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2002 2500hd brake question...

Discussion in 'Chevy Trucks' started by buckhigh, Nov 4, 2012.

  1. buckhigh

    buckhigh Senior Member
    Messages: 183

    When I come to almost a complete stop, my abs is kicking in whether the ground is wet or dry. No dummy lights are coming on the dash. I want to do all 4 brakes before winter. Calipers are only 2 years old. Are the sensors dirty? Bad? Truck has 120k miles so I would rather replace than clean. Are the sensors located on the caliper?

    Thanks for the help!
     
  2. maverjohn

    maverjohn Senior Member
    Messages: 902

    The sensors are in the wheel bearing, The bosses truck started doing the same thing and we had to replace both front bearings.
     
  3. buckhigh

    buckhigh Senior Member
    Messages: 183

    Thank you!
     
  4. theholycow

    theholycow PlowSite.com Addict
    Messages: 1,180

    A complete discussion of it is in this recent thread:
    http://www.plowsite.com/showthread.php?t=138976
    I posted a detailed howto after having done it just recently.

    If your budget is good enough for replacing the bearings, go ahead and do that. Don't get cheap ones. Get AC Delco or Timbren. If not, and if your bearings test good, it may not be entirely necessary but you won't get brand new sensors cheap; gotta grab them at the junkyard unless you catch a good deal at something like discountpartshub.com.
     
  5. buckhigh

    buckhigh Senior Member
    Messages: 183

    Thanks for the link. My hub assemblies were replaced 3 years ago, and carry a lifetime warranty (AC Delco). Your link says they come with new sensors? Is it common for sensors to go bad in 3 years?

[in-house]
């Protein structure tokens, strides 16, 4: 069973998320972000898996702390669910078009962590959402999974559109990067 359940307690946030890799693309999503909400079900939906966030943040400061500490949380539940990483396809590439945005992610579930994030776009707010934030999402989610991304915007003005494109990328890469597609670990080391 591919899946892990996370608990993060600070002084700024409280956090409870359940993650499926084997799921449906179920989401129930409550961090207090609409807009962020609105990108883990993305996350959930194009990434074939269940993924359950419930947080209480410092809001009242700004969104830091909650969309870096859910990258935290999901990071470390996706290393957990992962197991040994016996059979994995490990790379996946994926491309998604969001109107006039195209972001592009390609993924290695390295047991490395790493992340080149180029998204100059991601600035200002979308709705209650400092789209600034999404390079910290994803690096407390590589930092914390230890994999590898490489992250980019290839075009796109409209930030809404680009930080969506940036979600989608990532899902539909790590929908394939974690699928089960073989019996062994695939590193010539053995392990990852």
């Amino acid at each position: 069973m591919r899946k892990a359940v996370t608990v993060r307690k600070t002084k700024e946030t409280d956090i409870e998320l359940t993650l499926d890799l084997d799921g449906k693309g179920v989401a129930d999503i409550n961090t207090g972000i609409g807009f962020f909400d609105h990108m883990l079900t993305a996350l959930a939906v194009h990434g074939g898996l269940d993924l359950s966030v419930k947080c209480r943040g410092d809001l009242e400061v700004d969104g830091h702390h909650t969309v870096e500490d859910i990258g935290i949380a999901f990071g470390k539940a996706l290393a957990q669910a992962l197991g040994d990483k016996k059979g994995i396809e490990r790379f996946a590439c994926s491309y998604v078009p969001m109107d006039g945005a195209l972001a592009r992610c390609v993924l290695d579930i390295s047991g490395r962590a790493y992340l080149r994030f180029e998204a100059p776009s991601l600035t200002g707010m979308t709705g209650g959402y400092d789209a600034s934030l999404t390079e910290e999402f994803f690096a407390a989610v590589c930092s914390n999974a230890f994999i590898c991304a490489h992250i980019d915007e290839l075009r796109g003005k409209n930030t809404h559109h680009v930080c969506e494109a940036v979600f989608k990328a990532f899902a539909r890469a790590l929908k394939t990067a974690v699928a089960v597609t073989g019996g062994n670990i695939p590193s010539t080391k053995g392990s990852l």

6. mikes-plow

    mikes-plow Senior Member
    Messages: 103

    ya major design flaw for gm. if you dont mind the lights on the dash the cheapest fix is to just pull the ABS fuse out. you could go broke changing bearings just to have abs, thats why i said F-it and just pulled the fuse until this set of bearings goes bad. 3 years is about how long mine last as well
     
  7. theholycow

    theholycow PlowSite.com Addict
    Messages: 1,180

    It is a common issue. It's just corrosion at the mounting surface (though if you ignore it long enough the sensor gets messed up too). You can help prevent it with common anti-corrosion tactics, I guess. I just left mine covered in a lot of grease, if I have to take it apart and clean it once every couple years, no big deal.

    You don't need to replace the whole hub assembly if the hub/bearing is working fine and the only issue is a failed sensor. Go to a self-service junkyard and harvest a few ABS sensors; test them before you bother pulling them. I have a spare now so I won't even have to go to the junkyard the next time one goes bad, but I think if I just fix the problem as soon as it happens by cleaning the corrosion then my sensors won't go bad anyway.

    Your sensors may be fine. You may just need to clean off the corrosion and they'll work right again.

    Pulling the ABS fuse doesn't only cause the light to light up on your dash, it also disables ABS. If you don't like ABS (and don't have state inspections that check for it) then go ahead and do that. Mine can't be disabled if I want to pass inspection, and anyway I prefer letting the computer detect a single wheel turning slower and having it pump the brakes 30 times per second (or whatever) on just that one wheel instead of me pumping all 4 brakes at human speed when I realize that a wheel has been skidding.
     
  8. theholycow

    theholycow PlowSite.com Addict
    Messages: 1,180

    A couple more thoughts:

    I may be wrong about it braking only the guilty wheel; I know the latest vehicles do but I don't know if my 2002 model does. Either way the computer can detect it sooner and pump the brakes more accurately and a whole lot faster than my foot can.